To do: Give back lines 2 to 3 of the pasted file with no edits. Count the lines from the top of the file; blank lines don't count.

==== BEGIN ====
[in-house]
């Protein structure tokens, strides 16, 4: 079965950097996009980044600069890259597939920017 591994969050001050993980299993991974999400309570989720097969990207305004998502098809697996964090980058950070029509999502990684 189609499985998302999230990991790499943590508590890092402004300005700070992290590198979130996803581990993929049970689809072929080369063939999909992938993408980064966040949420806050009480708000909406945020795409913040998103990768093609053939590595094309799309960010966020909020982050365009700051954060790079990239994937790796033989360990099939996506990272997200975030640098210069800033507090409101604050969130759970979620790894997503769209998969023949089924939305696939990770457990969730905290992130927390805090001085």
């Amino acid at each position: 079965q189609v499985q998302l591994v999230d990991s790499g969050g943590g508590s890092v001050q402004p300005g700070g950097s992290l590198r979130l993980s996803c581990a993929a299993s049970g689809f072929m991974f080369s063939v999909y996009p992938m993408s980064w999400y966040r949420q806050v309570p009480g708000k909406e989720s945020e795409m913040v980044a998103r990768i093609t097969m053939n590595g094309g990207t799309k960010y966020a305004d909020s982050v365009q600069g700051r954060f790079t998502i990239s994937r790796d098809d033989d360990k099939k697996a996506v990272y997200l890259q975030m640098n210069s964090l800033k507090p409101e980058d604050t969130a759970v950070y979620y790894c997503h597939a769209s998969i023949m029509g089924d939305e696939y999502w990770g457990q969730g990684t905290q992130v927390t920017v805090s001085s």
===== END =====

């Protein structure tokens, strides 16, 4: 079965950097996009980044600069890259597939920017 591994969050001050993980299993991974999400309570989720097969990207305004998502098809697996964090980058950070029509999502990684 189609499985998302999230990991790499943590508590890092402004300005700070992290590198979130996803581990993929049970689809072929080369063939999909992938993408980064966040949420806050009480708000909406945020795409913040998103990768093609053939590595094309799309960010966020909020982050365009700051954060790079990239994937790796033989360990099939996506990272997200975030640098210069800033507090409101604050969130759970979620790894997503769209998969023949089924939305696939990770457990969730905290992130927390805090001085």
């Amino acid at each position: 079965q189609v499985q998302l591994v999230d990991s790499g969050g943590g508590s890092v001050q402004p300005g700070g950097s992290l590198r979130l993980s996803c581990a993929a299993s049970g689809f072929m991974f080369s063939v999909y996009p992938m993408s980064w999400y966040r949420q806050v309570p009480g708000k909406e989720s945020e795409m913040v980044a998103r990768i093609t097969m053939n590595g094309g990207t799309k960010y966020a305004d909020s982050v365009q600069g700051r954060f790079t998502i990239s994937r790796d098809d033989d360990k099939k697996a996506v990272y997200l890259q975030m640098n210069s964090l800033k507090p409101e980058d604050t969130a759970v950070y979620y790894c997503h597939a769209s998969i023949m029509g089924d939305e696939y999502w990770g457990q969730g990684t905290q992130v927390t920017v805090s001085s």